China Consumer

Everything must go

Why Chinese consumers benefit when export firms cut prices and sell locally

New deals for China's shoppers

A case of the pen being mightier than the sword? Not exactly, but the protests at a Dongguan factory gate did involve pencils, reports the 21CN Business Herald. They were brandished by an angry group of domestic supermarket bosses.

“We didn’t know that what we sell in our supermarkets was trash, till we looked at these goods,” yelled one of the bosses.

China’s retailers are having their eyes opened – as unsold export goods find their way into domestic shops. They don’t quite know whether to be thrilled at the new quality reaching their shelves or outraged that they have been short changed for so long.

This all stems from the declining market in foreign exports. Until recently, factories that manufactured for overseas buyers usually preferred to stick to international business.

In fact, it was often tough for domestic retailers to source “export-oriented” goods at all. Some even recall being refused promotional material at trade fairs, once it became apparent that the interested party was selling locally. “Domestic selling” was a last resort, the Herald reports.

But 2009 is a year of last resort, as far as many of the erstwhile export snobs are concerned.

The experience of Gu Guojian, a professor at a Shanghai business school, points to how the two-tier manufacturing model is beginning to break down.

Gu had long noticed that local supermarkets lacked the organisational discipline to negotiate procurement deals like those on offer to foreign players like Carrefour and Walmart. So early last year he decided to try an experiment. He gathered together a group of domestic retailers, pooled their demand and led a reconnaissance team into Guangdong manufacturing land.

He struggled to make it past the factory gates. Export manufacturers were comfortable with their foreign buyers, especially their credit quality and respect for contracts. They were less confident about dealing with their own countrymen, and looked down on local practices like three-month payment terms and the option to return unsold merchandise.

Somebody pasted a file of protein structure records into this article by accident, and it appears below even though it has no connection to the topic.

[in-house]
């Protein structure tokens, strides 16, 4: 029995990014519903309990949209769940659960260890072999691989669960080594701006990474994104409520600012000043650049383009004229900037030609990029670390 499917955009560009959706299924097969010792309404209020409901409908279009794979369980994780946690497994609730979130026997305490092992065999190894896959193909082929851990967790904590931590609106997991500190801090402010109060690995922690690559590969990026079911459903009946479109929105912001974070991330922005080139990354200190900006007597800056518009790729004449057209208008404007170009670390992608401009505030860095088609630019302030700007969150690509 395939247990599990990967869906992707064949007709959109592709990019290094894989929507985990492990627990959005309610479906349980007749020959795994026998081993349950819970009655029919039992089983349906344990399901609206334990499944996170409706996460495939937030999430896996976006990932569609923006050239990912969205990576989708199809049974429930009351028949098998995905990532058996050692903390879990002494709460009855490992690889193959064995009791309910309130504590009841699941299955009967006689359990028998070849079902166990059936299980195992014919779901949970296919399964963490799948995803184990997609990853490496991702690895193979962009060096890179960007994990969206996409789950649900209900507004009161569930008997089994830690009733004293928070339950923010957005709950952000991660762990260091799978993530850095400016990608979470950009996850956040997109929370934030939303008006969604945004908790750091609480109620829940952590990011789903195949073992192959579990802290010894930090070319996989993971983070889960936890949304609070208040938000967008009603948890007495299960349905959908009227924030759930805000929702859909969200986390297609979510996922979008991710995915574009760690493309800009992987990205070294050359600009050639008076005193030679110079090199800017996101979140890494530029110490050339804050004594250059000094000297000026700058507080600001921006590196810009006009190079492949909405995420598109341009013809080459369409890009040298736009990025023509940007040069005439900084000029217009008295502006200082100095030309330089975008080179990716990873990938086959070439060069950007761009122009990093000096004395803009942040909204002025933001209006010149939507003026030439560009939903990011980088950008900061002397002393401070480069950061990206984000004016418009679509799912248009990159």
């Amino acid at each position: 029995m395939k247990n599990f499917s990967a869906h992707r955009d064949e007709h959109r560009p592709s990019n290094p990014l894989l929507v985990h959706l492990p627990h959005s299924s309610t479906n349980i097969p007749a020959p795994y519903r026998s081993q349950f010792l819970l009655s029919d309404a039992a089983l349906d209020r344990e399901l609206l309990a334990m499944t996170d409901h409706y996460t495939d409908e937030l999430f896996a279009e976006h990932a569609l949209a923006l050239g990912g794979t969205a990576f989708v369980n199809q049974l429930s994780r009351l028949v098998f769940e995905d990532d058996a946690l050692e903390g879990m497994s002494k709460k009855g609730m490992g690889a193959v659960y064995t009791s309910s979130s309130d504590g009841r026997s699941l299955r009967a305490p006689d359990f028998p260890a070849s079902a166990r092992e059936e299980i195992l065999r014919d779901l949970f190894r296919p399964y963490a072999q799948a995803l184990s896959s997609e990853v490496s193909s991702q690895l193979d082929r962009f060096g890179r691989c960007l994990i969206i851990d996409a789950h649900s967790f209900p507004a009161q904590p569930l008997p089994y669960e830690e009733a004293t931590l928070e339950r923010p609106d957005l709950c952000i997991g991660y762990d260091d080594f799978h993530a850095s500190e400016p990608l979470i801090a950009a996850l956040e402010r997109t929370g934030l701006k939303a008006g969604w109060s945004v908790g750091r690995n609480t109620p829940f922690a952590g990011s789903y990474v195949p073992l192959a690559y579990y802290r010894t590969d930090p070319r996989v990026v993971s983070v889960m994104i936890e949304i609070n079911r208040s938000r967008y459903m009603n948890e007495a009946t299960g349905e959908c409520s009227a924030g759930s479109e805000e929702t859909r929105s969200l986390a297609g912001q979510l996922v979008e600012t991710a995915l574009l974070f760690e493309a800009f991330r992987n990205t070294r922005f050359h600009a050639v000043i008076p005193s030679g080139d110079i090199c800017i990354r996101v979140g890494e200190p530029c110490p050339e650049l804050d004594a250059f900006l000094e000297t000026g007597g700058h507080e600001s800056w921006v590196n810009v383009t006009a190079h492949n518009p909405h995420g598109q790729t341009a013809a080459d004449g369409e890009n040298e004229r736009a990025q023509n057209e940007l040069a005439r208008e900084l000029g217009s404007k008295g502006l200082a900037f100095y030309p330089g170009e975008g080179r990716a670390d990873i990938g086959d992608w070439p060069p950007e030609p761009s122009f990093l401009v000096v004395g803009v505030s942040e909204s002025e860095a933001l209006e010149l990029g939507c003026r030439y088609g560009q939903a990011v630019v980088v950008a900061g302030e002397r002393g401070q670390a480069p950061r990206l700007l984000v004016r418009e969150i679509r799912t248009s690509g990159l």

But by late 2008, says the Southern Weekly, the mood was changing. When the purchasing team returned to Guangdong, the credit crunch was biting hard and, this time, the factory gates were swung open. Manufacturers were desperate to sell off inventory left over from the cancelled orders of foreign customers.

Gu’s initiative does not seem a particularly revolutionary one. But it might be revealing that it took an academic to kick off the pooled purchasing missions, as well as demand to meet manufacturers face-to-face.

It turns out that many retailers have tended to rely almost exclusively on middlemen for their procurement, and have lacked direct relationships with their suppliers. One manager at a Guangzhou retail chain admits that few of his buyers bother to seek out new products. Many don’t even concern themselves with customer sales figures either, as the supermarkets can always return unsold goods.

So Gu’s team may have broken the mould. But is this the win-win situation that they claim?

In the current circumstances, the consortium’s purchases must have saved supplier jobs. Gu’s association has 72 supermarket members with more than 4,700 shops between them – a lot of new sales channels.

It looks like there is money to be made by the retailers too. A Shandong supermarket chain mentioned in the Herald article is buying export-quality jeans at Rmb20 a pair – a 60% discount – and then selling them on for more than twice as much. Stock sold out almost immediately.

High quality goods, large sales volumes and a huge profit margin – a retailer’s dream.


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